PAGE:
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Cape treasures

Cape Treasures is a collection of animations and group stories by children from four communities in Cape York.

The partnership between Aboriginal Shire Councils, the Torres Strait Island Regional Council and the State Library of Queensland supports a network of Indigenous Knowledge Centres (IKCs).

The IKCs are community hubs that engage all generations in creative, cultural and educational activities. These strong partnership encourage written and digital Indigenous authorship while valuing traditional expression through art, carving, dance and song.

Download the stories and read along with the videos.


Adventure at Thompson's Creek - Ngayu Jilba Dungan Bada Thompson's Creek

A story from Wujal Wujal

Lane Hooker, the 10 year old author of Ngayu Jilba Dungan Bada Thompson’d Creek, or, Adventure at Thompson’s Creek, developed this story as part of ‘literacy through the arts’ workshops at Wujal Wujal in 2010 and 2011. Children learnt storytelling, illustration, layering and composition techniques to create individual books about their journeys to places of cultural importance. In Lane’s story, the protagonist and his friends have a busy and satisfying day out, catching a freshwater perch, or ‘bayil’, and ‘ngawiya’, or turtle, too

The Wallaby and the Dugong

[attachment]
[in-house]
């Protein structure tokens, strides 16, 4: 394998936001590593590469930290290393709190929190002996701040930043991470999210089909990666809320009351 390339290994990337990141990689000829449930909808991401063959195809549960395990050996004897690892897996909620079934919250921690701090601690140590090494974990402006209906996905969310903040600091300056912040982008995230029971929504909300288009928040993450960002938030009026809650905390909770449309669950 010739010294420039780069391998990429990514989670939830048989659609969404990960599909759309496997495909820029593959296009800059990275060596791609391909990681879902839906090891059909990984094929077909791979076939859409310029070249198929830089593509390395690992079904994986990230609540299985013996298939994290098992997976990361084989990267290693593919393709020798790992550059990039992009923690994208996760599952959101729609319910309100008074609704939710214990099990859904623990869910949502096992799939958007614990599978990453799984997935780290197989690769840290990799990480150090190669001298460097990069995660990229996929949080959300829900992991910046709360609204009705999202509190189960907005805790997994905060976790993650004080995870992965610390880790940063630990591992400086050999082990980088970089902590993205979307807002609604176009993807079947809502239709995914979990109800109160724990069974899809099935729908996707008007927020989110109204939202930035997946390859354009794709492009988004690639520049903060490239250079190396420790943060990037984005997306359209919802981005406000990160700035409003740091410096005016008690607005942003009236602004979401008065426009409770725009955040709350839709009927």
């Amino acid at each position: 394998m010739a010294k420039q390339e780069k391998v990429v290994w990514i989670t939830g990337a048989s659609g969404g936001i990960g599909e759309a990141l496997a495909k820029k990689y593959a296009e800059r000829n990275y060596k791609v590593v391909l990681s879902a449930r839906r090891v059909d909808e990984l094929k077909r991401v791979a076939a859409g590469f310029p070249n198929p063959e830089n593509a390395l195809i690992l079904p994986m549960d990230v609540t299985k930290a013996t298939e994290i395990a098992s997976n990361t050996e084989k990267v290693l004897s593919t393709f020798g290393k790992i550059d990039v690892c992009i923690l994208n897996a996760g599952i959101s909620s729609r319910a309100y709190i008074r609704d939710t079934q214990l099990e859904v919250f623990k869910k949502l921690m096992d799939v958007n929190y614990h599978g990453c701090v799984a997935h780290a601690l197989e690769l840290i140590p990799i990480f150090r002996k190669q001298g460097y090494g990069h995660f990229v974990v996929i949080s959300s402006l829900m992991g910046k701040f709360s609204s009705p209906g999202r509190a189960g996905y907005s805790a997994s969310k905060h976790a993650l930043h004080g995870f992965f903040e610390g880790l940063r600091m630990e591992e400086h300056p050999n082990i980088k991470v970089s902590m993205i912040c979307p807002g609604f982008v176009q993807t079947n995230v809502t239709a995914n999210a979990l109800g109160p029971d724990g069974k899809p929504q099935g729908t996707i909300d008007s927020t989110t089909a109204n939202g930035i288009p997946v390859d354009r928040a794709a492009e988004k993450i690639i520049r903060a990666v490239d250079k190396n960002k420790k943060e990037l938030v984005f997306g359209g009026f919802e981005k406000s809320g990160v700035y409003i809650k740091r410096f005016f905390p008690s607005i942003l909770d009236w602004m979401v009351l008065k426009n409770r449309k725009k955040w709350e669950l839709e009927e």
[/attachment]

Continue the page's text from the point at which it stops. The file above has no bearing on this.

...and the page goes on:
A story from Lockhart River

This traditional story from Lockhart River, on the eastern coast of Cape York, is called The Wallaby and the Dugong, and teaches us how the animals got their distinctive tails. Vincent Temple, the original storyteller, shared the story with children form Lockhart River State School, who were taught illustration and photographic techniques to create the characters and backgrounds. The story has been recorded in both English and Umpila languages.

The Kaangkan Brothers 

A story from Pormpuraaw

The Kaangkan Brothers animation was developed over a five day Culture Love event taking place in Pormpuraaw on the western side of Cape York in November 2012. Elders shared this traditional story about respect and discipline with children and young people of their community, who then illustrated the characters and scenes. Visiting artists and animators worked with the community to record the narration in English and Munkan languages and animate the characters using stop motion techniques.

The Journey to Injinoo

A story from Injinoo

The Journey to Injinoo was created by students from Northern Peninsula Area State College as part of a ‘literacy through the arts’ workshop in 2010. This animation gives us the story of Elder Thakau and his grandson Jacko who must travel across country. They face obstacles along the way including crossing a ‘yati’ or river and building a canoe. Told in English with key words in Apudthama Ikya, this story reminds us to beware of the ‘ikambala’ or crocodile.